Monday, December 19, 2011
For Unto Us a Child is Born
Having a kid at Christmas is great. He will never remember his first Christmas, but I'm still just a little bit excited to see presents from family accumulating under the tree. Presents that I or his dad will open for him, of course. So really, baby's first Christmas is much more about his parents' joy and delight than our child's.
But as the gifts under the tree stack up higher, I am brought again to a subject that I've thought a lot about, as a Christian and now as a parent: What will our family Christmases look like in the future, as (god-willing) more children are added to the brood? Will we tell our children that a fat man in a red suit delivers gifts to them and all other children on Christmas? Will we limit our Christmas celebration to a few gifts under the tree? What about Advent? What about baby Jesus? What about needy kids?
So many things to ponder. I think my hubs and I agree that our kids will not "believe in Santa", in the traditional sense. We like the idea of St. Nicholas, and telling our children about this friendly saint who is the patron of children and gave gold coins to the poor. This, in turn, can be a springboard for shifting our kids' focus from themselves to others at Christmas and always.
On this subject, my husband and I have yet to talk at length, but I think we are already setting a precedent by not buying our baby any gifts for Christmas this year. Well, technically we bought him a doorway jumper way back in October and said, "It can be for Christmas". That was 40 bucks and we haven't spent any more on the little guy. When family wants to shower him with gifts, especially on his first Christmas, I will not object or do anything rash like give all the gifts away to needy kids. But I do think that we will end up perhaps getting one gift for each child in the future and then try and focus on ways to serve needy families in the holiday season.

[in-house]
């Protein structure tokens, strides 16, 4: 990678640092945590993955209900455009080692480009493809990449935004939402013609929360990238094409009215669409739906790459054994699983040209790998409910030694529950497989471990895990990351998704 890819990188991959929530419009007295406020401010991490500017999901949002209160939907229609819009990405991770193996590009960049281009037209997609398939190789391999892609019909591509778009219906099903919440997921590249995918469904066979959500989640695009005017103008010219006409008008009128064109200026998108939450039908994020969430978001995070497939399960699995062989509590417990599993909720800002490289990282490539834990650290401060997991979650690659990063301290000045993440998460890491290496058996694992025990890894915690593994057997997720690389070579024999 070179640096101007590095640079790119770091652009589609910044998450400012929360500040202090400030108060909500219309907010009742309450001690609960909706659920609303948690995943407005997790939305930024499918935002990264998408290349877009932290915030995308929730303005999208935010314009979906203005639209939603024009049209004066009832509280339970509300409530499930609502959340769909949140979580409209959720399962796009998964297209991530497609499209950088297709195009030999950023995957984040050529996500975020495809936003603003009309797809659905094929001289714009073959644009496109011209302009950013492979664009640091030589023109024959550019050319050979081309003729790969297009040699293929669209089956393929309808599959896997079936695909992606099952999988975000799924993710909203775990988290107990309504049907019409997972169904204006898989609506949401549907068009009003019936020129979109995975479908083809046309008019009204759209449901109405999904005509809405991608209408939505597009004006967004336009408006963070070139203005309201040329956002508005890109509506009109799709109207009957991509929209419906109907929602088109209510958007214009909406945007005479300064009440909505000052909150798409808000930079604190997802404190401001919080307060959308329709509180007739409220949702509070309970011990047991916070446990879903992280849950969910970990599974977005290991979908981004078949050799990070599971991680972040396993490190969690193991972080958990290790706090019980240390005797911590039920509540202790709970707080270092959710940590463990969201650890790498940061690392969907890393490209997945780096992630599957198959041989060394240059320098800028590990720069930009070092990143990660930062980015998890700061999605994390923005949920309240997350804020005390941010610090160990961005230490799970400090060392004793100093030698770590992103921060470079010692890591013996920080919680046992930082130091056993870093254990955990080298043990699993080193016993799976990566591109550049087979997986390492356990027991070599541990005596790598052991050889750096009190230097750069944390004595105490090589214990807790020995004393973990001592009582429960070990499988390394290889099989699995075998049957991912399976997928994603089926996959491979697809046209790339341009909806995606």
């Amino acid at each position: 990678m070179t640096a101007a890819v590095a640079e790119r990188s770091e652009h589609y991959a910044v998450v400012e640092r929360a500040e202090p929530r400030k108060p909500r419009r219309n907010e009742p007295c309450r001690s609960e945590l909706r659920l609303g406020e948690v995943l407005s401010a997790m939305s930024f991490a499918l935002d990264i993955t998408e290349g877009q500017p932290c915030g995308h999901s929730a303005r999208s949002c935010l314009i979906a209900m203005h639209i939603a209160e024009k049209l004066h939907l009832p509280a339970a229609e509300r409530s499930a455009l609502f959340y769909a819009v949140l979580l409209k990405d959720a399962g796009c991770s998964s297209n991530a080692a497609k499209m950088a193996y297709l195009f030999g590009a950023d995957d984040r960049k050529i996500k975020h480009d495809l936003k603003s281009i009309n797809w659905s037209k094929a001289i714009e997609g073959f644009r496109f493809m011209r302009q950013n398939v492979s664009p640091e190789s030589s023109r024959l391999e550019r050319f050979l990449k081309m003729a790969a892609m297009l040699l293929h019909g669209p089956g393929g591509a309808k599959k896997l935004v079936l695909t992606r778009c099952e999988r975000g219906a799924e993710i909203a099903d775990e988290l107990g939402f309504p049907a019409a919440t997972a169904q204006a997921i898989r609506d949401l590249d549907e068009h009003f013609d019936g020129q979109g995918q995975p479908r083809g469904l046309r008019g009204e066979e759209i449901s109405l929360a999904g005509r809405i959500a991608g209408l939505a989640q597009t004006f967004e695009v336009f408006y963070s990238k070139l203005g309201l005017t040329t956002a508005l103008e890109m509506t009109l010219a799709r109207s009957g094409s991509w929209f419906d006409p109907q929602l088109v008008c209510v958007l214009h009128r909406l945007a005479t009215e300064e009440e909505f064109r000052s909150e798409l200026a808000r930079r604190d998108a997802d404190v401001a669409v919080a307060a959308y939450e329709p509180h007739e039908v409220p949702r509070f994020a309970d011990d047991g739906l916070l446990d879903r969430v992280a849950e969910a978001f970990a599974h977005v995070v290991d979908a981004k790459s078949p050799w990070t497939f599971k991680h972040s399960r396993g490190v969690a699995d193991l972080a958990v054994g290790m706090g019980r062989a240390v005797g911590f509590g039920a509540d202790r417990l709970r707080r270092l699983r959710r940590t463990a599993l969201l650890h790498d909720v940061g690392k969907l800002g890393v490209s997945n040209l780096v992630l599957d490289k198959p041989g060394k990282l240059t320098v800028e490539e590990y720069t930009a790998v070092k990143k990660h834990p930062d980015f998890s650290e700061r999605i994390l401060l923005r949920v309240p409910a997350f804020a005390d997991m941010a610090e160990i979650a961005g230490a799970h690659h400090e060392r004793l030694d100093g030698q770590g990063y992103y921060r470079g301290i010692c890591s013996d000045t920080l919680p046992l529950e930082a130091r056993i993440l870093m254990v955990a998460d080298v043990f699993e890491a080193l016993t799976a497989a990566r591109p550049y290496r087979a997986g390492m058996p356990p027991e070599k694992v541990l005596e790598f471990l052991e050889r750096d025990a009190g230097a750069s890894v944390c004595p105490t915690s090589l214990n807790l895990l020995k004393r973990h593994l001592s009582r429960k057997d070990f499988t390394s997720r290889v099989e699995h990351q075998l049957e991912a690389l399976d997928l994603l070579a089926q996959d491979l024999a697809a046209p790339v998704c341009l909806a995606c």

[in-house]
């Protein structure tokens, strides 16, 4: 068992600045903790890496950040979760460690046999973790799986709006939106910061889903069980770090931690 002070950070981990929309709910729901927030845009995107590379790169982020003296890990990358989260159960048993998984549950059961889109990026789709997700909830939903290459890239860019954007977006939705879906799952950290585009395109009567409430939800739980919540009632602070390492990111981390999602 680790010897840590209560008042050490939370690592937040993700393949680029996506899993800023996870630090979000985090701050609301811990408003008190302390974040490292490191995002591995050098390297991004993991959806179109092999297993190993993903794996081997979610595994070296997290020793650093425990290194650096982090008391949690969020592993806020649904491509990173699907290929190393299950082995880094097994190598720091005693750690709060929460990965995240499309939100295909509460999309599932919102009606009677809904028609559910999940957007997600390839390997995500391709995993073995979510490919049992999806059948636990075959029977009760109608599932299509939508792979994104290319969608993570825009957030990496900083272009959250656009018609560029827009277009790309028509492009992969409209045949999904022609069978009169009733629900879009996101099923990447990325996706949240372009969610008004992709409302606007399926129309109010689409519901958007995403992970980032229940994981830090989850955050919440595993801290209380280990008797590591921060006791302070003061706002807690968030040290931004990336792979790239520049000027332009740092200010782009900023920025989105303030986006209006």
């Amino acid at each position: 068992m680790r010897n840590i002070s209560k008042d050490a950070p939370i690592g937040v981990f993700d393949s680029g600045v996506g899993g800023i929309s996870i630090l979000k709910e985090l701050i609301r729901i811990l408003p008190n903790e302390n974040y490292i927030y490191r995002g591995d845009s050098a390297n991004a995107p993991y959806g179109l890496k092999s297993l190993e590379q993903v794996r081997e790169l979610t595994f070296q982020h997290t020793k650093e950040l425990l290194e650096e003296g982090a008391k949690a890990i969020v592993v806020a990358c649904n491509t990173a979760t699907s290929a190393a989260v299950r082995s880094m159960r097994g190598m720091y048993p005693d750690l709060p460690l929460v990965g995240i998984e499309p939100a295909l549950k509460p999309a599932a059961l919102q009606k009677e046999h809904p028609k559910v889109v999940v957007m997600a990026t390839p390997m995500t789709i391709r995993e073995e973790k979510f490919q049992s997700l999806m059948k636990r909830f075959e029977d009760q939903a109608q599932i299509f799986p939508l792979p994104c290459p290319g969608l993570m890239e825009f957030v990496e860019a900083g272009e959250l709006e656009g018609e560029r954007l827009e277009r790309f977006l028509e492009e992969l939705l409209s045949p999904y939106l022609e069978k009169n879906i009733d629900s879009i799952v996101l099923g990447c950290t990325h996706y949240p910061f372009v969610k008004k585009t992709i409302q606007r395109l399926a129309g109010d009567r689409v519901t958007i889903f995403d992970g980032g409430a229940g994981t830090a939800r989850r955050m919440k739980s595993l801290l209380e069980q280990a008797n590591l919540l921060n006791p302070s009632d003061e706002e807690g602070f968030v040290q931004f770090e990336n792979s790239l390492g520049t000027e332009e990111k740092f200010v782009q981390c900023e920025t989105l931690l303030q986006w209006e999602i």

Of course, as a pastor's family, we will also introduce the birth of Christ as the focal point of the holiday of Christmas, and build into our traditions this important precept. I love the idea of celebrating Advent, or the season leading up to the actual holiday. To me, it imbues the whole month of December with a sense of awe and anticipation to celebrate God becoming a little baby, being born in a manger to a regular Jewish family to be raised among men. (Read a version of the Christmas story here!)
Christmas is truly one of the most wonderful times of the year, and I think as our economy continues to be unstable, people are truly realizing how gross the excesses of holidays past have been. There is a photo circulating on Facebook that juxtaposes shoppers, arms filled with "stuff", with a photo of hungry African children, holding out their hands for a scrap of food. The caption reads, "Define Need". Thought-provoking, humbling, and hopefully brings me to true repentance of materialism and greed all year round.
In the end, for the Christian, this holiday is about our God being born among us as a little child, shedding the glory of His heavenly presence to incarnate in human form. It is mind-boggling, and deserves the sense of awe that many children feel when ogling a tree-full of presents on December 25. For without His birth, there could never be His death.
Without His death, we could never truly have life.